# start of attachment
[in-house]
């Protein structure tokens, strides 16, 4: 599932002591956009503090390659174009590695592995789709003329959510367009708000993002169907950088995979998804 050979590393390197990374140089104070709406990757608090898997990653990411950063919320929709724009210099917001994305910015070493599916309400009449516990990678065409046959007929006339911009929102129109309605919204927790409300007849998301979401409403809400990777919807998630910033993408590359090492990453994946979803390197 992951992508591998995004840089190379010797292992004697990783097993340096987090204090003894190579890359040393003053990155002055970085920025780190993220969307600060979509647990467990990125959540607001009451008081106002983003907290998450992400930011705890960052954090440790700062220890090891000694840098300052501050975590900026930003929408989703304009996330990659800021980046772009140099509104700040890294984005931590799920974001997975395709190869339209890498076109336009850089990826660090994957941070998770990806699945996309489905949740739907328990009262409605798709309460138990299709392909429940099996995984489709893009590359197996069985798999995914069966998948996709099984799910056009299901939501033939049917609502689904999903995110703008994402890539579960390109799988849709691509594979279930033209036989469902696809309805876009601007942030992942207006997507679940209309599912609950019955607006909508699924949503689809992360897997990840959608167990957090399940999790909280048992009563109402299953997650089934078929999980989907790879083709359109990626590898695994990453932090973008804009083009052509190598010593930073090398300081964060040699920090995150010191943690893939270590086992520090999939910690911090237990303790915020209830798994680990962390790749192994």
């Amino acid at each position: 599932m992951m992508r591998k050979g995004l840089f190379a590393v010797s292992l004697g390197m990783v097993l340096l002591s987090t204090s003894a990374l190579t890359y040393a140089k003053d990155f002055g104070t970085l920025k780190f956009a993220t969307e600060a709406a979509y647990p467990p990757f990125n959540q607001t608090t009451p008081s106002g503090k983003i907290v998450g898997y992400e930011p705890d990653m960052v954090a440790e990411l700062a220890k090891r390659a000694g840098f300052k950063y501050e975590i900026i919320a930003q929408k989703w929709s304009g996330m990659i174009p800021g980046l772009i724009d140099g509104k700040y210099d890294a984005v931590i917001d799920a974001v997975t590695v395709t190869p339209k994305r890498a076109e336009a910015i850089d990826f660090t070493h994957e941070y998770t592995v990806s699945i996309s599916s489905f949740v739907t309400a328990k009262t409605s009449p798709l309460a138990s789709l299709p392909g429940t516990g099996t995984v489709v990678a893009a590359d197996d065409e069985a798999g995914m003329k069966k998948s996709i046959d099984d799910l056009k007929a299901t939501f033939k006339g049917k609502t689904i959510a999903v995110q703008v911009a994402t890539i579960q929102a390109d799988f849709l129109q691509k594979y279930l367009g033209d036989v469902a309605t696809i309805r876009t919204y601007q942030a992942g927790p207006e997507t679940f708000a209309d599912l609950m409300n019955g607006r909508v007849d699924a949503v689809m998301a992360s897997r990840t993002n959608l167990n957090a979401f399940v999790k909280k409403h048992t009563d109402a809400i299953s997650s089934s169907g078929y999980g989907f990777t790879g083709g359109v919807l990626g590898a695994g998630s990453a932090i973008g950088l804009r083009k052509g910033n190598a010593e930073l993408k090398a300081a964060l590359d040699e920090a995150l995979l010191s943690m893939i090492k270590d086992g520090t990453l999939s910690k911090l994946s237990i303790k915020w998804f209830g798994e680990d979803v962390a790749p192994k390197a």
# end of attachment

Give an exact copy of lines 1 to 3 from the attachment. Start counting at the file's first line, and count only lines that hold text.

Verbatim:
[in-house]
């Protein structure tokens, strides 16, 4: 599932002591956009503090390659174009590695592995789709003329959510367009708000993002169907950088995979998804 050979590393390197990374140089104070709406990757608090898997990653990411950063919320929709724009210099917001994305910015070493599916309400009449516990990678065409046959007929006339911009929102129109309605919204927790409300007849998301979401409403809400990777919807998630910033993408590359090492990453994946979803390197 992951992508591998995004840089190379010797292992004697990783097993340096987090204090003894190579890359040393003053990155002055970085920025780190993220969307600060979509647990467990990125959540607001009451008081106002983003907290998450992400930011705890960052954090440790700062220890090891000694840098300052501050975590900026930003929408989703304009996330990659800021980046772009140099509104700040890294984005931590799920974001997975395709190869339209890498076109336009850089990826660090994957941070998770990806699945996309489905949740739907328990009262409605798709309460138990299709392909429940099996995984489709893009590359197996069985798999995914069966998948996709099984799910056009299901939501033939049917609502689904999903995110703008994402890539579960390109799988849709691509594979279930033209036989469902696809309805876009601007942030992942207006997507679940209309599912609950019955607006909508699924949503689809992360897997990840959608167990957090399940999790909280048992009563109402299953997650089934078929999980989907790879083709359109990626590898695994990453932090973008804009083009052509190598010593930073090398300081964060040699920090995150010191943690893939270590086992520090999939910690911090237990303790915020209830798994680990962390790749192994």
């Amino acid at each position: 599932m992951m992508r591998k050979g995004l840089f190379a590393v010797s292992l004697g390197m990783v097993l340096l002591s987090t204090s003894a990374l190579t890359y040393a140089k003053d990155f002055g104070t970085l920025k780190f956009a993220t969307e600060a709406a979509y647990p467990p990757f990125n959540q607001t608090t009451p008081s106002g503090k983003i907290v998450g898997y992400e930011p705890d990653m960052v954090a440790e990411l700062a220890k090891r390659a000694g840098f300052k950063y501050e975590i900026i919320a930003q929408k989703w929709s304009g996330m990659i174009p800021g980046l772009i724009d140099g509104k700040y210099d890294a984005v931590i917001d799920a974001v997975t590695v395709t190869p339209k994305r890498a076109e336009a910015i850089d990826f660090t070493h994957e941070y998770t592995v990806s699945i996309s599916s489905f949740v739907t309400a328990k009262t409605s009449p798709l309460a138990s789709l299709p392909g429940t516990g099996t995984v489709v990678a893009a590359d197996d065409e069985a798999g995914m003329k069966k998948s996709i046959d099984d799910l056009k007929a299901t939501f033939k006339g049917k609502t689904i959510a999903v995110q703008v911009a994402t890539i579960q929102a390109d799988f849709l129109q691509k594979y279930l367009g033209d036989v469902a309605t696809i309805r876009t919204y601007q942030a992942g927790p207006e997507t679940f708000a209309d599912l609950m409300n019955g607006r909508v007849d699924a949503v689809m998301a992360s897997r990840t993002n959608l167990n957090a979401f399940v999790k909280k409403h048992t009563d109402a809400i299953s997650s089934s169907g078929y999980g989907f990777t790879g083709g359109v919807l990626g590898a695994g998630s990453a932090i973008g950088l804009r083009k052509g910033n190598a010593e930073l993408k090398a300081a964060l590359d040699e920090a995150l995979l010191s943690m893939i090492k270590d086992g520090t990453l999939s910690k911090l994946s237990i303790k915020w998804f209830g798994e680990d979803v962390a790749p192994k390197a």